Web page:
Subject: Re: device special files
To: None <firstname.lastname@example.org>
From: Matthew Mondor <email@example.com>
Date: 11/15/2005 20:50:37
On Wed, 16 Nov 2005 01:46:47 +0100
Petar Bogdanovic <firstname.lastname@example.org> wrote:
> I heard a lot about file-descriptors I my life, but device-desc. are
> pretty new to me. Is it safe to assume, that device-descriptors are an
> internal way of the kernel, to enumerate the available hardware- and
En enumeration of userspace <-> kernelspace device identifiers yes
> But then, I ask myself another question: Why is MAKEDEV creating 1857
> files in my /dev?
They are only created as a convenience in case you have such a device.
Trying to use such an unexisting device will result in "device not
configured" errors. If we had a devfs, a virtual fs somewhat like /kern
and /proc, it would be possible to have them magically appear only for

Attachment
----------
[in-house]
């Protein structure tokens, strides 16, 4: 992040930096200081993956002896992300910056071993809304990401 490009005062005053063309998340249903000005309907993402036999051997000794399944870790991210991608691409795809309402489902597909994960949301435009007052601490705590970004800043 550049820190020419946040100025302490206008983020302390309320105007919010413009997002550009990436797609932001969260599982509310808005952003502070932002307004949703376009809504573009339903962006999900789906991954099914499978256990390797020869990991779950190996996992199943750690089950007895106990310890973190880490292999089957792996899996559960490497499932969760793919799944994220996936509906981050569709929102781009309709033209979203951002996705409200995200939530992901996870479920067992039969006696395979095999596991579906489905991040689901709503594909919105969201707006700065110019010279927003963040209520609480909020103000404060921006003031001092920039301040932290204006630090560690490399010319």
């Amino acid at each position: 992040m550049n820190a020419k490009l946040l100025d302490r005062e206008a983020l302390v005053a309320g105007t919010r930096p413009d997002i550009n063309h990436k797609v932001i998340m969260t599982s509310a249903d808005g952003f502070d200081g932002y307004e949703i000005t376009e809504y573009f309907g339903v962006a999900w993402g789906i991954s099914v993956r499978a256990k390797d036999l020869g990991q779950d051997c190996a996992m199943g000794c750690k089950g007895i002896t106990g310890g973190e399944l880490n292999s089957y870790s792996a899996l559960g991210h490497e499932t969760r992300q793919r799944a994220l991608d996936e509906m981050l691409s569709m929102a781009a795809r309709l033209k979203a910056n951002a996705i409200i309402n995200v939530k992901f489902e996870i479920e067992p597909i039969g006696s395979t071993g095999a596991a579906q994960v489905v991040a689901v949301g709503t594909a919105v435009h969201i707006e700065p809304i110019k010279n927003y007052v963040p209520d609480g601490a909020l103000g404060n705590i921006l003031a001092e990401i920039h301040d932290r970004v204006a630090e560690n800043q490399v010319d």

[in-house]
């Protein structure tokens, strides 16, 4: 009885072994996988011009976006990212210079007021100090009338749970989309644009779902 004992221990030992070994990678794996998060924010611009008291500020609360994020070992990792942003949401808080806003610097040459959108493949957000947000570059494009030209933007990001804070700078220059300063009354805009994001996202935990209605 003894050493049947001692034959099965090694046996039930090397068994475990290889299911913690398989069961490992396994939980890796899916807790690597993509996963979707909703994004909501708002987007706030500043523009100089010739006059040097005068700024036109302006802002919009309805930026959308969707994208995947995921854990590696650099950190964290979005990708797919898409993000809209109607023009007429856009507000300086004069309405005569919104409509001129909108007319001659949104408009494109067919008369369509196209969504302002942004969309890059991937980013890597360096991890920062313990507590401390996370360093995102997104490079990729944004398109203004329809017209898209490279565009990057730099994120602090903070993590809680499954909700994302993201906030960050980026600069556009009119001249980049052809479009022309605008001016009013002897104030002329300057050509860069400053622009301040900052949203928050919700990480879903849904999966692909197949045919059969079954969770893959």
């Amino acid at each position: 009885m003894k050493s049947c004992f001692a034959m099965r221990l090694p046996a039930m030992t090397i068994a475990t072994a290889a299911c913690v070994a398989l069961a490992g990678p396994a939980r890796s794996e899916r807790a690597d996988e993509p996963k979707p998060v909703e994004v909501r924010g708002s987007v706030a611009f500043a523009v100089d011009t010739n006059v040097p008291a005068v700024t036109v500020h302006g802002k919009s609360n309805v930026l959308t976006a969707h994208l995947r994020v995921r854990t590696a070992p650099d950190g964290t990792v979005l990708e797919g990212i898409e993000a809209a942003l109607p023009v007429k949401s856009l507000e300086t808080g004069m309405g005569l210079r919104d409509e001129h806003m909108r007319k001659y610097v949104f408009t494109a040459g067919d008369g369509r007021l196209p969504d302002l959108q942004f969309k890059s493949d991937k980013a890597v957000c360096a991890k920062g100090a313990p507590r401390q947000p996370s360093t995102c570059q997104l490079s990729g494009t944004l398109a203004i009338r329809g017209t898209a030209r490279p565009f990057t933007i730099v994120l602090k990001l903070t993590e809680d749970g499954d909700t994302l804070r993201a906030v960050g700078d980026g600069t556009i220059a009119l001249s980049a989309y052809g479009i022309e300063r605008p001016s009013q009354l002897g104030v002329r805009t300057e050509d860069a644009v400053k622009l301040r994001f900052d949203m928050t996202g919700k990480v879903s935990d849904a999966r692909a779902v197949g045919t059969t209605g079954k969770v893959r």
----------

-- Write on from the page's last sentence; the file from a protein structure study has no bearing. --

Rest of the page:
configured devices; However since we are currently using a
general-purpose filesystem to store device files, the MAKEDEV script is
generally used by default and just populates /dev with any that has may
have potential use.
Note that under a chroot(2) setup, /dev is often much smaller and
typically only has /dev/null and other necessary device files strictly
used by the application ran under the new root environment. For uses
such as these, even if we had a devfs the traditional method would still
find its place.
If you are interested in knowing more about BSD/unix internals, there
are a number of documentation sources you could find, this mailing
list's archive for instance often had threads on the subject, such as
"BSD kernel books recommendation" and "Learning the kernel" threads in
2004 which are pointing to many good references...
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